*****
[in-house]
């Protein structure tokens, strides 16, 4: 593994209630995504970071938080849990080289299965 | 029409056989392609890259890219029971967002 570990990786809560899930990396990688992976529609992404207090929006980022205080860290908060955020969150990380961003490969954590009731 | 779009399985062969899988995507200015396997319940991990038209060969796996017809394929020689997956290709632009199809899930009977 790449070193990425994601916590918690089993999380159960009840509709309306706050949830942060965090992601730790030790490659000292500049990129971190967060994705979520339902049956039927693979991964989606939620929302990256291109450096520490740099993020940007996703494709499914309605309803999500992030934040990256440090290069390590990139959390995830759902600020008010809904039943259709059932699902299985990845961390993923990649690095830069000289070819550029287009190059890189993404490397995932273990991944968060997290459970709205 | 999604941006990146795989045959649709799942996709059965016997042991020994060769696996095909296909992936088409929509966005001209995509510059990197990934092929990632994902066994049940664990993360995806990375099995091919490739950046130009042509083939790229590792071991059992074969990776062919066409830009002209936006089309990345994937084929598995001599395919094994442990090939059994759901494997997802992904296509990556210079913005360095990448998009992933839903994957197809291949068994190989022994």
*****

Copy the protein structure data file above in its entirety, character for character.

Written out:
[in-house]
């Protein structure tokens, strides 16, 4: 593994209630995504970071938080849990080289299965 | 029409056989392609890259890219029971967002 570990990786809560899930990396990688992976529609992404207090929006980022205080860290908060955020969150990380961003490969954590009731 | 779009399985062969899988995507200015396997319940991990038209060969796996017809394929020689997956290709632009199809899930009977 790449070193990425994601916590918690089993999380159960009840509709309306706050949830942060965090992601730790030790490659000292500049990129971190967060994705979520339902049956039927693979991964989606939620929302990256291109450096520490740099993020940007996703494709499914309605309803999500992030934040990256440090290069390590990139959390995830759902600020008010809904039943259709059932699902299985990845961390993923990649690095830069000289070819550029287009190059890189993404490397995932273990991944968060997290459970709205 | 999604941006990146795989045959649709799942996709059965016997042991020994060769696996095909296909992936088409929509966005001209995509510059990197990934092929990632994902066994049940664990993360995806990375099995091919490739950046130009042509083939790229590792071991059992074969990776062919066409830009002209936006089309990345994937084929598995001599395919094994442990090939059994759901494997997802992904296509990556210079913005360095990448998009992933839903994957197809291949068994190989022994």